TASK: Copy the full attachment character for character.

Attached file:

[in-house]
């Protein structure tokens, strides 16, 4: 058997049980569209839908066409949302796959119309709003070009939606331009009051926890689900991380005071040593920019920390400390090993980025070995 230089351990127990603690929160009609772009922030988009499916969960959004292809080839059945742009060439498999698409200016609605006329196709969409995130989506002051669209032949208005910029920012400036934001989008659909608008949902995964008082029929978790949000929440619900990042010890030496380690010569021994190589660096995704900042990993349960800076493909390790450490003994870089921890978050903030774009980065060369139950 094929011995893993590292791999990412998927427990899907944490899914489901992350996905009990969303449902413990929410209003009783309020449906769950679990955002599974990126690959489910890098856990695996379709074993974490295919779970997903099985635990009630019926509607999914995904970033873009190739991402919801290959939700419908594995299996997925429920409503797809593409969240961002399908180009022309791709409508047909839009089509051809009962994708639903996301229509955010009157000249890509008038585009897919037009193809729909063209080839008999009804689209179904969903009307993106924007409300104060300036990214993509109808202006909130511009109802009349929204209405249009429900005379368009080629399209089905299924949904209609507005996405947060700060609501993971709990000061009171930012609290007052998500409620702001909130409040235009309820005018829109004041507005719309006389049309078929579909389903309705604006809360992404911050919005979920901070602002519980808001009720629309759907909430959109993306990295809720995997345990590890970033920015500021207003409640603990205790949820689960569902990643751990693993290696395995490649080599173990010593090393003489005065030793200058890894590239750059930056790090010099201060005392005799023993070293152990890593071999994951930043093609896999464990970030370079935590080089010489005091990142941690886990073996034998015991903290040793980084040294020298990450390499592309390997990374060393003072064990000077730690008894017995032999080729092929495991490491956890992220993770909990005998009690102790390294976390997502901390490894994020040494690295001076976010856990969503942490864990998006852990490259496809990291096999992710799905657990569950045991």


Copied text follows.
[in-house]
């Protein structure tokens, strides 16, 4: 058997049980569209839908066409949302796959119309709003070009939606331009009051926890689900991380005071040593920019920390400390090993980025070995 230089351990127990603690929160009609772009922030988009499916969960959004292809080839059945742009060439498999698409200016609605006329196709969409995130989506002051669209032949208005910029920012400036934001989008659909608008949902995964008082029929978790949000929440619900990042010890030496380690010569021994190589660096995704900042990993349960800076493909390790450490003994870089921890978050903030774009980065060369139950 094929011995893993590292791999990412998927427990899907944490899914489901992350996905009990969303449902413990929410209003009783309020449906769950679990955002599974990126690959489910890098856990695996379709074993974490295919779970997903099985635990009630019926509607999914995904970033873009190739991402919801290959939700419908594995299996997925429920409503797809593409969240961002399908180009022309791709409508047909839009089509051809009962994708639903996301229509955010009157000249890509008038585009897919037009193809729909063209080839008999009804689209179904969903009307993106924007409300104060300036990214993509109808202006909130511009109802009349929204209405249009429900005379368009080629399209089905299924949904209609507005996405947060700060609501993971709990000061009171930012609290007052998500409620702001909130409040235009309820005018829109004041507005719309006389049309078929579909389903309705604006809360992404911050919005979920901070602002519980808001009720629309759907909430959109993306990295809720995997345990590890970033920015500021207003409640603990205790949820689960569902990643751990693993290696395995490649080599173990010593090393003489005065030793200058890894590239750059930056790090010099201060005392005799023993070293152990890593071999994951930043093609896999464990970030370079935590080089010489005091990142941690886990073996034998015991903290040793980084040294020298990450390499592309390997990374060393003072064990000077730690008894017995032999080729092929495991490491956890992220993770909990005998009690102790390294976390997502901390490894994020040494690295001076976010856990969503942490864990998006852990490259496809990291096999992710799905657990569950045991």